DARC-specific antibodies and DBP display significantly higher binding to CD71high/TOhighreticulocytes compared with other reticulocyte subsets or erythrocytes. (A) Schematic representation of 7-transmembrane spanning topology of DARC. N-terminal extracellular domain contains binding site for 2C3 and Fy6 antibodies, which overlap with DBP domain, indicated in gray. The Fy3 binding domain is localized at the third extracellular loop outside the DBP binding pocket. (B) Fold change representation of binding of DARC-specific antibodies to the 4 reticulocyte subpopulations and erythrocytes, as defined in Figure 1A. Enriched fraction of reticulocytes was probed with anti-Fya, anti-Fyb, Fy3, 2C3, and Fy6 antibodies followed by staining with anti-CD71 and TO. Figure is depicted as a fold change normalized to erythrocytes (anti-Fy6; anti-2C3; anti-Fya; anti-Fyb; anti-Fy3; n ≥ 6). (C) Fold change representation CD235a (glycophorin A [GPA]) antibody binding to the different reticulocyte populations and erythrocytes (N = 3). (D) Enriched fraction of reticulocytes was incubated with biotinylated recombinant DBP and counterstained with anti-CD71 and TO. A representable histogram semioffset is depicted, and a quantification of the mean fluorescent intensity (MFI) of DBP-binding (N = 6). Student t test (paired) was used to calculate statistical significance (*P < .05; **P < .01; ***P < .001; ****P < .0001). (E) ImageStream images depicting erythrocytes (top 2 panels), TOhigh/lowCD71neg (middle), and TOhighCD71high (bottom) stained with RNA (TO, green), CD71 (red), and DBP (purple) as well as normal light. (F) Binding of CD71+ reticulocytes on SRP-streptavidine biosensor. CD71+ reticulocytes were isolated as indicated in “Study design” and flowed over biosensor coated with DBP (1000 nM) and anti-GPA (n > 100). The response and sedimentation signals were measured and represented as normalized total response/sedimentation response (T/S). Columns and bars represent means and standard deviation, respectively. One-way analysis of variance was used to calculate statistical significance (*P < .05; **P < .01; ***P < .001; ****P < .0001). BSA, bovine serum albumin; IgG, immunoglobulin G.

Next, we tested binding of recombinant P vivax DBP-biotin (region II, the ligand for DARC5,7,9 ) to the various reticulocyte maturation stages. Notably, the strongest interaction of DBP was observed in the most immature CD71high/TOhigh reticulocyte subset, whereas erythrocytes did not bind DBP (Figure 2D). By ImageStream, binding was only observed in the R1 fraction (Figure 2E). SPR quantifies the affinity of proteins (including antibodies) to specific epitopes.14,15  Flowing CD71+ reticulocytes or erythrocytes over SPR chips coated with DBP or anti-GPA antibody revealed a 3 times higher binding in CD71+ compared with CD71 reticulocytes, whereas the binding affinity of GPA changed minimally (Figure 2F). Of note, Fya-Fyb- reticulocytes/erythrocytes did not bind DBP, anti-Fya, anti-Fyb, 2C3, and Fy6 antibodies (supplemental Figure 1E).

In conclusion, DBP, responsible and required for P vivax reticulocyte invasion, selectively associates with the most immature reticulocytes. The CD71highRNAhigh fraction is estimated to be 0.016% of all enucleated erythroid cells. Assuming a linear age distribution and rate of clearance, this corresponds to reticulocytes during the first 30 minutes after bone marrow egress. Decreased exposure of the DBP epitope on DARC during reticulocyte maturation suggests that the DARC epitope recognized by DBP is remodeled or differentially exposed. A possible reason could be masking of specific epitopes due to protein complex formation. Indeed, protein 4.1 deficiency reduces DARC expression, indicating that DARC expression is dependent on the junctional complex within the erythrocyte membrane.17,18  These protein complexes remodel during reticulocyte maturation, which may lead to DARC epitope masking. Using a monoclonal antibody raised against the whole protein of DARC with unknown epitope specificity, Malleret et al reported no change in anti-DARC binding to specific reticulocyte populations in cord blood samples. This finding can be reconciled with our data showing minimal changes in recognition outside the region recognized by DBP.16  However, the use of monoclonal antibodies to specific epitopes within DARC revealed major recognition differences. It has previously been shown that P vivax preferentially infects CD71pos immature reticulocytes, which represents our CD71high/TOhigh (R1) and CD71low/TOhigh (R2) populations, but not CD71neg cells.13  Here, we provide a reason for this preferential infection, which is due to increased exposure of the DBP binding pocket in DARC, allowing DBP association with CD71high/TOhigh reticulocytes but not in mature reticulocytes or erythrocytes. It provides a plausible explanation to P vivax tropism, potentially leading to new targeting approaches.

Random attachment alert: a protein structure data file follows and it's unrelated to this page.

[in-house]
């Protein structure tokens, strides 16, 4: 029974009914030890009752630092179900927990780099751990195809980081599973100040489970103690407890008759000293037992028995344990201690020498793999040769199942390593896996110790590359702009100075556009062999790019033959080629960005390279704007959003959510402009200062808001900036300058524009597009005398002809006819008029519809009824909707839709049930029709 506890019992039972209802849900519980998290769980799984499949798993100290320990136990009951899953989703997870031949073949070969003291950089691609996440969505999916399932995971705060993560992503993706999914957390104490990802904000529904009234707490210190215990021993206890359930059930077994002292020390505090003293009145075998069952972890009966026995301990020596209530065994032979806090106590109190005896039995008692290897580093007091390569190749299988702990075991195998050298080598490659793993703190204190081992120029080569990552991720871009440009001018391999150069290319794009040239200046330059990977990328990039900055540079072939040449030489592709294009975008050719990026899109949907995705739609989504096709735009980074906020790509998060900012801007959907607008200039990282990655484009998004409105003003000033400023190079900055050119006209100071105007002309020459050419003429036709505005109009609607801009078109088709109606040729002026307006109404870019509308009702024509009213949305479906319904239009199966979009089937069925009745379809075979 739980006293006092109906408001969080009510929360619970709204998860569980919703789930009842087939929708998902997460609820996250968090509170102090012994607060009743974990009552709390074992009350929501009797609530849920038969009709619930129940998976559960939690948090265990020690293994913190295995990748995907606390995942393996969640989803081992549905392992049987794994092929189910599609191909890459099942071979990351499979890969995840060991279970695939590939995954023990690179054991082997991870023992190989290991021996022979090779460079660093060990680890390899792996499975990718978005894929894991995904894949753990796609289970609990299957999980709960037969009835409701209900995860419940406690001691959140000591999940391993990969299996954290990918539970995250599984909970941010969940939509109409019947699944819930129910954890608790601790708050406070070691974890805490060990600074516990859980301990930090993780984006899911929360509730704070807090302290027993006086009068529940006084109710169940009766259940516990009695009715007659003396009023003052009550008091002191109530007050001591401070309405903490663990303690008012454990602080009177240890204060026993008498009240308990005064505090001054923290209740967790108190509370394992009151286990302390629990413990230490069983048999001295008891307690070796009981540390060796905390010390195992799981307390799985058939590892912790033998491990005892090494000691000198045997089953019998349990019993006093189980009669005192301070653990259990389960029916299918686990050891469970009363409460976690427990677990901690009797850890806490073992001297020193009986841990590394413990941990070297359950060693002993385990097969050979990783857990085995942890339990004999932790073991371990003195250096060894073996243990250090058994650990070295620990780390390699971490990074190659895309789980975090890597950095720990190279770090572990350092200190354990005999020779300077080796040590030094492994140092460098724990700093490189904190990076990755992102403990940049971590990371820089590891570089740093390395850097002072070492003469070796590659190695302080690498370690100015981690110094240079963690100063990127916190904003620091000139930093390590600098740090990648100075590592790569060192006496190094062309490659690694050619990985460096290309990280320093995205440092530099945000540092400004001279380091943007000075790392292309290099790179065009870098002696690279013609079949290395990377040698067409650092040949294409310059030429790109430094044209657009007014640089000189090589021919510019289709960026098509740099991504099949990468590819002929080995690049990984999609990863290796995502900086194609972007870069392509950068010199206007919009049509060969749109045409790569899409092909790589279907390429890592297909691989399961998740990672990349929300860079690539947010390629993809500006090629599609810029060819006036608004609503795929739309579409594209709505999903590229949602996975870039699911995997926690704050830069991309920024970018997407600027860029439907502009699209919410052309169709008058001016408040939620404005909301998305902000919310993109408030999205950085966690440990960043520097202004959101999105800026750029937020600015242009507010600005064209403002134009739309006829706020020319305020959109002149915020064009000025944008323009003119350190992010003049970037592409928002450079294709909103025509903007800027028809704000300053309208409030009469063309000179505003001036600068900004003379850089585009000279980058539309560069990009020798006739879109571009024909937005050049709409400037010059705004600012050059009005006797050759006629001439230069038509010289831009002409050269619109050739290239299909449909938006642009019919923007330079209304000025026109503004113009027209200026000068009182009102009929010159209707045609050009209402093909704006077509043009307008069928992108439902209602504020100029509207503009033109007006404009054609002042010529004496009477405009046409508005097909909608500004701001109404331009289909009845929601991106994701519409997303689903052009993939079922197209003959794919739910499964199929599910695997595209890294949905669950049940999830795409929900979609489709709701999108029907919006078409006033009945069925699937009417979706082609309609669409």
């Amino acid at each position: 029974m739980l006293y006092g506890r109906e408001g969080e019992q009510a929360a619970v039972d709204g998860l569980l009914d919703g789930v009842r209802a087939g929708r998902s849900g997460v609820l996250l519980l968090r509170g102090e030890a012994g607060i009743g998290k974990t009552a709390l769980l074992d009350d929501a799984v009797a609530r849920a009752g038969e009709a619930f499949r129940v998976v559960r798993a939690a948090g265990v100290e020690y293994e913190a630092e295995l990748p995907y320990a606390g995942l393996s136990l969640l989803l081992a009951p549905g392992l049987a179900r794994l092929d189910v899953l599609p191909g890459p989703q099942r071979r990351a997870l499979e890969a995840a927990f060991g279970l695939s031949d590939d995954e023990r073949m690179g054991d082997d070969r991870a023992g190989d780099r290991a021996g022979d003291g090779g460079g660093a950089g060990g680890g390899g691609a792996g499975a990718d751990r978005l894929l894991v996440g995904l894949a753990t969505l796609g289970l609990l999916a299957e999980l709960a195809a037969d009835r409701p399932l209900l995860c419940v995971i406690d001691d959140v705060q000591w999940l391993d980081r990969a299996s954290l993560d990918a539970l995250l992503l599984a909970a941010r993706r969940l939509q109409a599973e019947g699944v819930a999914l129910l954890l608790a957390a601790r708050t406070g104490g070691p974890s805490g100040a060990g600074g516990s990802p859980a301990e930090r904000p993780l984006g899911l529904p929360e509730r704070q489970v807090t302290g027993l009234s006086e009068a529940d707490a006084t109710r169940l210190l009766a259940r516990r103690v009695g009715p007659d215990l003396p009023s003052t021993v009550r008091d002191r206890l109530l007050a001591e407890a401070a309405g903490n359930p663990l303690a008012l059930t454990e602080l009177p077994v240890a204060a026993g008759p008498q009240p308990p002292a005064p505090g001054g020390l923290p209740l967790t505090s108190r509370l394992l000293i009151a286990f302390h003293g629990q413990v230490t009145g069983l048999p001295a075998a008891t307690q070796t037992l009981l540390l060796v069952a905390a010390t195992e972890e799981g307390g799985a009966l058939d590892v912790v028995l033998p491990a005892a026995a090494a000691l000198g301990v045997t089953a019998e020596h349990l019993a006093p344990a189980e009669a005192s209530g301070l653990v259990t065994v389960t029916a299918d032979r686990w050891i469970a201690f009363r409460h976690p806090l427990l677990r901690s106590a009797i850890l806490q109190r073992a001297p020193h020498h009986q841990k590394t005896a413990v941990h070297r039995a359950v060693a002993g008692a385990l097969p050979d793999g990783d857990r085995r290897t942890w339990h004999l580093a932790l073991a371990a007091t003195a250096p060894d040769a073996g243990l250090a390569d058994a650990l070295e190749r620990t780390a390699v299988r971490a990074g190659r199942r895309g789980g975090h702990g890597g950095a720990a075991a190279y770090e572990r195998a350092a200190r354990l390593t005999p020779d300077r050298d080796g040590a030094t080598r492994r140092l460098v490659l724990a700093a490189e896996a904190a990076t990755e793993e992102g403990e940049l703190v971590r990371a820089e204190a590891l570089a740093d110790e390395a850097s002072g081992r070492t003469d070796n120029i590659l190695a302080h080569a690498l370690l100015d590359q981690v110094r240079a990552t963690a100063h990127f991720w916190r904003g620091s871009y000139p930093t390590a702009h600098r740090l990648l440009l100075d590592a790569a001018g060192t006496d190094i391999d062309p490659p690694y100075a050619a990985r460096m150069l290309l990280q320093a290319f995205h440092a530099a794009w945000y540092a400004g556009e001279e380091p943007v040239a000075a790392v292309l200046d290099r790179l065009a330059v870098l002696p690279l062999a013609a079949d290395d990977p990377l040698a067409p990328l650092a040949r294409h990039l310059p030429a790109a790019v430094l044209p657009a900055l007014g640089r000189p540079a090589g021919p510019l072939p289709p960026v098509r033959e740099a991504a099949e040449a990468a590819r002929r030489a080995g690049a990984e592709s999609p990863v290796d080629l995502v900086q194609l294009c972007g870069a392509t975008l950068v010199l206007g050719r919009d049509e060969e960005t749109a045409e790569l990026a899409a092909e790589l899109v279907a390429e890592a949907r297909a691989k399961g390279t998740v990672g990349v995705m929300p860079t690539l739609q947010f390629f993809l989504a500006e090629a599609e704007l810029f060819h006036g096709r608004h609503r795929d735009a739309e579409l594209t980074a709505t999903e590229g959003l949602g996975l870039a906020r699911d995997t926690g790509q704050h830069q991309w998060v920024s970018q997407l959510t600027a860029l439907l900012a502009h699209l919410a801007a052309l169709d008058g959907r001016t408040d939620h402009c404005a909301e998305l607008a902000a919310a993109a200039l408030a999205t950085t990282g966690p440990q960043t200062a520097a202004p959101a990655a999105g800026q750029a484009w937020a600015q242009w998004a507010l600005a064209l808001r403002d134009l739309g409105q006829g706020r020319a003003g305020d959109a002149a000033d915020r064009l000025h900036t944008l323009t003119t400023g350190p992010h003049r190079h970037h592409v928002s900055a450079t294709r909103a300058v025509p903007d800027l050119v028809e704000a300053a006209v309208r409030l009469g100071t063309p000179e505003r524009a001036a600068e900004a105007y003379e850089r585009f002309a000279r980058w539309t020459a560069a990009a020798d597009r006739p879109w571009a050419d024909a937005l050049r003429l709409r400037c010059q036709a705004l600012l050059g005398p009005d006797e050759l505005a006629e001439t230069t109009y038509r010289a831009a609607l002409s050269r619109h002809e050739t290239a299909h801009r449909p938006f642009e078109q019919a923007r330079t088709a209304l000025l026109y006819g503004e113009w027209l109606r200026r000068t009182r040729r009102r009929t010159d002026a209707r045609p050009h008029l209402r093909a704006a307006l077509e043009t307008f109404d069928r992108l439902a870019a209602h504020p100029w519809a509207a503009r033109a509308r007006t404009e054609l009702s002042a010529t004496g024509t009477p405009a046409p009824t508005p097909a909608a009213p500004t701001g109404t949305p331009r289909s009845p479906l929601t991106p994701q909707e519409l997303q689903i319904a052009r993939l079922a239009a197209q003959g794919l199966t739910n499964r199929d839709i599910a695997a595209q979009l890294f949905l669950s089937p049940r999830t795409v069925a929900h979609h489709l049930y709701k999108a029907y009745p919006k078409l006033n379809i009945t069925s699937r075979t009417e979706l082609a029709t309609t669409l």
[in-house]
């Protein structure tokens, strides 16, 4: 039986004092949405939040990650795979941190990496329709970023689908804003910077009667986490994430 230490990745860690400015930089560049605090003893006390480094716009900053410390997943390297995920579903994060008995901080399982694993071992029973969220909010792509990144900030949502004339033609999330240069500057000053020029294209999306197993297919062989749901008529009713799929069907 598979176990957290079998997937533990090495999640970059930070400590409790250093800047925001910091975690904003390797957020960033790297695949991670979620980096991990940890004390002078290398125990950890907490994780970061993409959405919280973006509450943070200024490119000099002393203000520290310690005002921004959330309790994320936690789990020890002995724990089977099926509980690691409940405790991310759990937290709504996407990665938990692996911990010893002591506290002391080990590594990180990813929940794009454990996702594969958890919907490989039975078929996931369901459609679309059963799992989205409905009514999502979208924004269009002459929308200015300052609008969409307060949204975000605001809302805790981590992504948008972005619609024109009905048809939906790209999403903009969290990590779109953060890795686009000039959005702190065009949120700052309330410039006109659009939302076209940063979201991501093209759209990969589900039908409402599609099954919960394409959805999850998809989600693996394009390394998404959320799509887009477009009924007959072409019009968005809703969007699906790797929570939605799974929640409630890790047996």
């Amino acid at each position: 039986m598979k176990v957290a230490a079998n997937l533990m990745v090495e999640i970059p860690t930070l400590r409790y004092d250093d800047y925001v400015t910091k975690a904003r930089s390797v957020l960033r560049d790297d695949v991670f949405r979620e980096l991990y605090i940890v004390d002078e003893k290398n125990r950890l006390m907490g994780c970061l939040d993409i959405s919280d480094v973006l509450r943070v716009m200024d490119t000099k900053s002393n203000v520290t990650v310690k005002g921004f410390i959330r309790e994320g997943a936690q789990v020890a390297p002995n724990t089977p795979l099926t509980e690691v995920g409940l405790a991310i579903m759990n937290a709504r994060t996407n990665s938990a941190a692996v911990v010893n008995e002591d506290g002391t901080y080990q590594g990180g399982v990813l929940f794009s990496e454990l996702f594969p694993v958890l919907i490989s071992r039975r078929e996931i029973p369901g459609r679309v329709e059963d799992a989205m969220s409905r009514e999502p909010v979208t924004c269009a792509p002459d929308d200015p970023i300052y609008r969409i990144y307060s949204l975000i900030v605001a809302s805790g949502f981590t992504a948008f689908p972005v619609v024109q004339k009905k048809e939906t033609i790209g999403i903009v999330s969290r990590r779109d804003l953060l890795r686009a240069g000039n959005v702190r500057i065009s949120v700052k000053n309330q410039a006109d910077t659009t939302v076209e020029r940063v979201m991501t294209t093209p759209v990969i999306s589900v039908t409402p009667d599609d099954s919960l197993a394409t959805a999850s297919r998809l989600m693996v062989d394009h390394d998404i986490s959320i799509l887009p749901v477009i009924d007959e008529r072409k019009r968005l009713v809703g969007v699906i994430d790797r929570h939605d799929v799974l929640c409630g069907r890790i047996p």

The online version of this article contains a data supplement.

The publication costs of this article were defrayed in part by page charge payment. Therefore, and solely to indicate this fact, this article is hereby marked “advertisement” in accordance with 18 USC section 1734.

Acknowledgments

The authors thank the Sanquin Central Facility for flow cytometry/sorting expertise (Sanquin Central Facility, Amsterdam, The Netherlands).

This study was supported by funding from Sanquin (PPOC: 11-035) (M.v.L., E.v.d.A., E.O.), the European Union (F.A. H2020-MSCA-ITN-2015, “RELEVANCE”), and National Institute of Allergy and Infectious Diseases, National Institutes of Health grants R56 AI080792 (N.D.S., N.H.T.) and R01 AI064478 (N.D.S., N.H.T.).

Authorship

Contribution: E.O. and F.A. performed the majority of the experiments; A.E.H.B. performed the SPR experiment and N.D.S. produced the recombinant DBP; E.v.d.A., M.v.L., G.V., N.H.T., F.A., and E.O. designed the experiments and analyzed the data; E.v.d.A., N.H.T., N.D.S., G.V., E.O., F.A., and M.v.L. wrote and modified the manuscript. The manuscript was critically revised by all authors.

Conflict-of-interest disclosure: The authors declare no competing financial interests.

Correspondence: Emile van den Akker, Sanquin Research, Department of Hematopoiesis, Plesmanlaan 125, 1066CX Amsterdam, The Netherlands; e-mail: e.vandenakker@sanquin.nl.

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Author notes

*

E.O. and F.A. contributed equally to this study.

N.H.T. and E.v.d.A. contributed equally to this study.